Diabetes and Gastroparesis: Could Your Stomach Pain be Gastroparesis?
One of the hardest things to come to terms with when you are diagnosed with type 2 diabetes is the news that the condition can cause all sorts of medical issues that might not at first appear to be linked.
Gastroparesis, where food passes more slowly through the stomach, is one such issue. You might have a variety of stomach problems and not even realize that they can be caused by this chronic condition that means the stomach cannot empty in the normal way.
Symptoms of Gastroparesis
How can you find out of you are suffering from gastroparesis? Here is a list of symptoms to look for. The fact that you recognize some of them by no means confirms you have gastroparesis, but it might mean it’s worth taking investigations further.
Food passing through the stomach more slowly leads to symptoms like:
- Feeling full very quickly when you are eating.
- Loss of appetite
- Feeling sick or actually vomiting repeatedly after eating
- Unexpected weight loss
- Discomfort or pain in the abdominal area.
Symptoms can be mild or severe and can come and go, so you see what I mean about it not being easy – or advisable – to self-diagnose.
I have type 2 diabetes and can tick off a couple of these symptoms, but I don’t have gastroparesis. My bloating is generally caused by a love of carbs, I often feel sick but if anything that’s because I can be guilty of overeating which then leads to discomfort and pain in my abdominal area.
If you think there’s any chance you are suffering from gastroparesis you should make an appointment to see a doctor. It’s important to confirm a diagnosis as the condition can cause some (potentially) serious side effects including dehydration (if the condition causes you to vomit repeatedly) and malnutrition.
Gastroparesis can also cause acid reflux (gastro-oesophageal reflux disease to give it its full name) whereby acid from the stomach leaks into the esophagus – the long tube of muscle that runs from the mouth to the stomach, sometimes referred to as the “gullet.”
You might notice pain or difficulty swallowing, a nasty, possibly acidic taste in your mouth and heartburn, a burning sensation or discomfort in your chest after eating.
It is not just diabetics who can suffer from gastroparesis, but there is a symptom caused by the condition that particularly affects those with diabetes – gastroparesis can cause unpredictable blood sugar levels.
What Causes Gastroparesis?
Poorly controlled diabetes, type 1 or 2, can be a factor in gastroparesis developing. High blood glucose can damage nerves in the stomach which can lead to the diabetic developing gastroparesis.
Other causes include the use of opioid medications (like morphine) some antidepressants, Parkinson’s disease and some rare diseases including scleroderma (which can cause problems internally) and amyloidosis caused by deposits of abnormal levels of protein throughout the body.
It can also be caused by some stomach surgeries including bariatric (weight loss) surgery or if you have had part of your stomach removed.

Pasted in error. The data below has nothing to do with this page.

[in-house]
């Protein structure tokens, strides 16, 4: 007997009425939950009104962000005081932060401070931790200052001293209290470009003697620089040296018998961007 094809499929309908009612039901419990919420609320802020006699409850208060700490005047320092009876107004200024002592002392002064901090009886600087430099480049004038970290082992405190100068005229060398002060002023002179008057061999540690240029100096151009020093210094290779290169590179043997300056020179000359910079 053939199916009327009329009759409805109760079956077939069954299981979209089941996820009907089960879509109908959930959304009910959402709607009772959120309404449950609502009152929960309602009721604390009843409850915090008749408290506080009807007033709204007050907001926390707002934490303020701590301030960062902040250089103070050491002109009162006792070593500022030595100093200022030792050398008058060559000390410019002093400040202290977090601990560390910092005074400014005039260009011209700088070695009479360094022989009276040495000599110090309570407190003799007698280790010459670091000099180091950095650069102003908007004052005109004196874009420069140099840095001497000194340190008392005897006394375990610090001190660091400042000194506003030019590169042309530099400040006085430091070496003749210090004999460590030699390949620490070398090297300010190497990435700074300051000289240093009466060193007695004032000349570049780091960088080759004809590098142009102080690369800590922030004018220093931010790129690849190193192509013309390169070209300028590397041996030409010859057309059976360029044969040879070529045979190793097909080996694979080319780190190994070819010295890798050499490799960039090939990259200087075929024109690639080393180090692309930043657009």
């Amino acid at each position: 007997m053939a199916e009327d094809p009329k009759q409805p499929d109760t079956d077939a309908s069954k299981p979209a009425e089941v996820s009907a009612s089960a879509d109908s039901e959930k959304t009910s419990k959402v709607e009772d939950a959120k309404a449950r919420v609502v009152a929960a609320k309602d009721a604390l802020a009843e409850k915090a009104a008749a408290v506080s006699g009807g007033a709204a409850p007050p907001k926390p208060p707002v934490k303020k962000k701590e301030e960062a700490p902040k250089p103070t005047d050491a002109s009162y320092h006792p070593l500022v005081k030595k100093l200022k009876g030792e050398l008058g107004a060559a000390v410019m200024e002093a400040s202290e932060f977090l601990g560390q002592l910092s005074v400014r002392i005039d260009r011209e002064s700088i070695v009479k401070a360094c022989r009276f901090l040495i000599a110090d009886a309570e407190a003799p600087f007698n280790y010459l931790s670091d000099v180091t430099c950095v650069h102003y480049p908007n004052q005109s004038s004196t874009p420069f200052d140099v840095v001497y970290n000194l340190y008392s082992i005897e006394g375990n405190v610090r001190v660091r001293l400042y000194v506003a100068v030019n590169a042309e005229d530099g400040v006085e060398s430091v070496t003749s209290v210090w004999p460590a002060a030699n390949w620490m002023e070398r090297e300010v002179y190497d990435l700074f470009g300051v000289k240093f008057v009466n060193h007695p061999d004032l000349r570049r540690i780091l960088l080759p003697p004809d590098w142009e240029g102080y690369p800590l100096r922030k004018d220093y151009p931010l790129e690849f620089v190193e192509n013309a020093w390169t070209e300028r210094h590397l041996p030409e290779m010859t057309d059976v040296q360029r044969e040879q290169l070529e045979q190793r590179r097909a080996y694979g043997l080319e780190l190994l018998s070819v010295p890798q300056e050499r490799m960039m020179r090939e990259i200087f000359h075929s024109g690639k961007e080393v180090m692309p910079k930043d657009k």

If after consultation your doctor thinks there’s a chance you do have gastroparesis he or she should order tests, which may include blood tests, a barium X-ray where you swallow liquid barium that shows up on an x-ray as it passes through your digestive system or a gastric emptying scan which tracks how fast food moves through your stomach.
Other tests include a wireless capsule test which is also designed to track the speed your stomach empties or an endoscopy which involves putting a tiny camera on the end of a thin flexible tube down your throat so the doctor can actually see inside your esophagus and stomach to check the lining.
It all sounds a bit grim, and I’m sorry to report that if you develop gastroparesis there is no actual cure.
However there is medication available to help, or your doctor might suggest dietary changes. Maybe both together will be the best option for you.
Your doctor might suggest that instead of three meals a day you eat more frequent but smaller meals. This should help the food pass more quickly through the stomach. It might be suggested that you eat soft or liquid foods or that you try to chew your food more before swallowing making it easier to digest. You might also try ensuring that you always drink plenty of non-fizzy liquid during each meal.
You might also be told to avoid some foods that are harder to digest – usually high fiber, high fat or skin-on foods. Don’t cut high fiber or skin-on foods out of your diet without consulting a healthcare provider first though as generally they are considered very good for most people, especially diabetics as they keep blood sugar levels quite stable.
There are a number of medications that can help ease symptoms. Some reduce nausea and some you can take before eating to help your stomach muscles contract to help push the food through. And in serious cases, there are other more extreme options including a relatively new electrical stomach stimulation programme, surgery or even a feeding tube or IV nutrition system.
As a diabetic with gastroparesis your doctor will urge you to keep very tight control of your blood sugar levels and, if you use insulin, might suggest that you divide your mealtime dose into two doses – one before the meal and one afterward. You might also be asked to inject into areas which typically result in slower insulin absorption like the thighs.
It will be particularly important for you to check blood glucose levels after food, too.
Prevention is Key
This all sounds quite depressing so if you currently have no stomach issues or just some mild symptoms, I would urge you to remember the old adage – prevention is better than cure!
Keep on top of your condition, eat healthily, exercise and attend all of your diabetic appointments and you will be more likely to enjoy a longer and healthier life.